Press Releases of the Max Planck Institute for Biological Cybernetics


Max Planck Society awards Otto Hahn Medal to Dr. Jakob Macke

Dr. Jakob Macke at the 63. Annual General Assembly of the Max Planck Society in Düsseldorf. Picture: Max Planck Society

Statistical models help to unravel neural coding[more]


Conscious perception is a matter of global neural networks

Neurons in the lateral prefrontal cortex represent the content of consciousness. The red trace depicts neural activity (neuronal discharges) in the lateral prefrontal cortex when a stimulus is consciously perceived for 1 second while the green trace depicts neural activity when the same stimulus is suppressed from awareness. Graphic: Max Planck Institute for Biological Cybernetics

New findings support the view that the content of consciousness is not localised in a unique cortical area[more]


Rare neurons discovered in monkey brains

Macaque Von Economo Neuron retrogradely labeled in anterior Insula. Picture: Henry Evrard / Max Planck Institute for Biological Cybernetics.

Max Planck scientists discover brain cells in monkeys that may be linked to self-awareness and empathy in humans. [more]


Max Planck House Tübingen presents works of art of Helga Mayer

Work of art of Helga Mayer in the exhibition "Similar in the dissimilar" at the Max Planck House. Photo: Helga Mayer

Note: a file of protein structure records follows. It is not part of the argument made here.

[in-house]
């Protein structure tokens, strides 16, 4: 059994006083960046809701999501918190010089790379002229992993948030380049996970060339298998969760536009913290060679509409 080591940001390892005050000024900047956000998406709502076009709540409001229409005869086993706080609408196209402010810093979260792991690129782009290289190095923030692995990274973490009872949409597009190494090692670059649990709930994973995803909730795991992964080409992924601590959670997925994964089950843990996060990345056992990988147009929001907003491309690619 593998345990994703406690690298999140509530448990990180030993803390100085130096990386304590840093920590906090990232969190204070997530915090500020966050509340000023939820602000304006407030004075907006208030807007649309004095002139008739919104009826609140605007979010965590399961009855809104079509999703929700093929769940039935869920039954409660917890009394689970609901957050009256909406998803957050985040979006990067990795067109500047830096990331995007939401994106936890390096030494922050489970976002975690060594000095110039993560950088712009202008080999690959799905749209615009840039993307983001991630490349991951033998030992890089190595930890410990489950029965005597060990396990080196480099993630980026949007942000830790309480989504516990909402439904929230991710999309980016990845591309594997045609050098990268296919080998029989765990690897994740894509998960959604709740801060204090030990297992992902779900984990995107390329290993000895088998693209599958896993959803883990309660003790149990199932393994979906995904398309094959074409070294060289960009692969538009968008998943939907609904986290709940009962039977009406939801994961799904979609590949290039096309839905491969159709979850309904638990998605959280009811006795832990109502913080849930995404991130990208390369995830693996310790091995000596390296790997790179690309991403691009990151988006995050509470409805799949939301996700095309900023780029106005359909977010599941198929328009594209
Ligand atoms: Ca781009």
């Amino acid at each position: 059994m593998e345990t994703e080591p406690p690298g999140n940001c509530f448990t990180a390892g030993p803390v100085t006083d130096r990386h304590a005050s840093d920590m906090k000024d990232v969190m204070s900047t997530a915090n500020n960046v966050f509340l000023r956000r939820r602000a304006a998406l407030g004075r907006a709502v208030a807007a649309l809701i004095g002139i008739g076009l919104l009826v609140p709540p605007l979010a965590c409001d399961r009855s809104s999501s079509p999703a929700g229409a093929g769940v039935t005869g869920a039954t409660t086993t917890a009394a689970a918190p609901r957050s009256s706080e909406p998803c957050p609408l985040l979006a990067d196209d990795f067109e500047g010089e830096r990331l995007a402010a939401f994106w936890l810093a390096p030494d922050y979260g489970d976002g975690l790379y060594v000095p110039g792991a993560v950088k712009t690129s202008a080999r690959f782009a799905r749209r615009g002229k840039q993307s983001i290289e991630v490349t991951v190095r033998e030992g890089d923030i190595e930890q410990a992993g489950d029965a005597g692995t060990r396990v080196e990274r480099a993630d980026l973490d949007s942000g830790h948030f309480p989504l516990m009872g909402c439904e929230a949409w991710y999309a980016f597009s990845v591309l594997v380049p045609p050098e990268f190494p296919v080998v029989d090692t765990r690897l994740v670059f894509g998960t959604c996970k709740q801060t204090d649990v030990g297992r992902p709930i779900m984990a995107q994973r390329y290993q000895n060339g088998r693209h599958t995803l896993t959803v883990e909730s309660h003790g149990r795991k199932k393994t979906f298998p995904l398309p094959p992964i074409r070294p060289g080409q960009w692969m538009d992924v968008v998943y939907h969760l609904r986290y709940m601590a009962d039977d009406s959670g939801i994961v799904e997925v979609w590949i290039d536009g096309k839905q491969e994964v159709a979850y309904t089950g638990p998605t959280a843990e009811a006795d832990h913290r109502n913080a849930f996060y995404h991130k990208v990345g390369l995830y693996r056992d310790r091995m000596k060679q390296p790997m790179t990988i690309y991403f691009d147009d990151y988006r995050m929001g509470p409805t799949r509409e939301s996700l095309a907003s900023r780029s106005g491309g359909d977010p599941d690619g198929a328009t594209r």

Exhibition „Similar in the dissimilar“[more]


Various Research Methods - One Subject: The Brain

Arial view of the Max Planck Institute for Biological Cybernetics. Picture: Manfred Grohe / Max Planck Institute for Biological Cybernetics

During the Girls’ Day 16 girls will get an insight in the research concerning the brain conducted at the Max Planck Institute for Biological Cybernetics.[more]



Electron microscopic picture of the brain. Picture: Max Planck Institute for Biological Cybernetics

Funded in the area of the ‘Future and Emerging Technologies’ programme, SICODE will open new perspectives for patients affected by paralysis and motor disabilities[more]


Seeing movement: Why the world in our head stays still when we move our eyes

When visually tracking a moving object, we perceive the world as stable, despite its movement across the retina. This picture illustrates the motion-blur on the retina when an observer either tracks a moving object or keeps the eyes still on the background. Graphics: Andreas Bartels, Elvira Fischer / Max Planck Institute for Biological Cybernetics; Modified from Photos of

Scientists from Tübingen discovered new functions of brain regions that are responsible for seeing movement[more]


Herbert Schmidt presents his pictures in the Max Planck House

"swimming" - Work of art of Herbert Schmidt (Detail). Photo: Herbert Schmidt

Exhibition "step by step" with new works of the artist[more]


Short-term memory is based on synchronized brain oscillations

A monkey is performing a classical visual memory task: an image was shown to the animal. After a brief interval the animals were either shown the same image again or a different one and had to indicate whether the second image was the same as the first one. Graphic: Stefanie Liebe, Max Planck Institute for Biological Cybernetics

Scientists have now discovered how different brain regions cooperate during short-term memory[more]


Multisensory integration: when correlation implies causation

The experimental set-up. Picture: Jochen Kopp/University of Bielefeld; Kopp and Parise

How the brain merges together sights and sounds[more]

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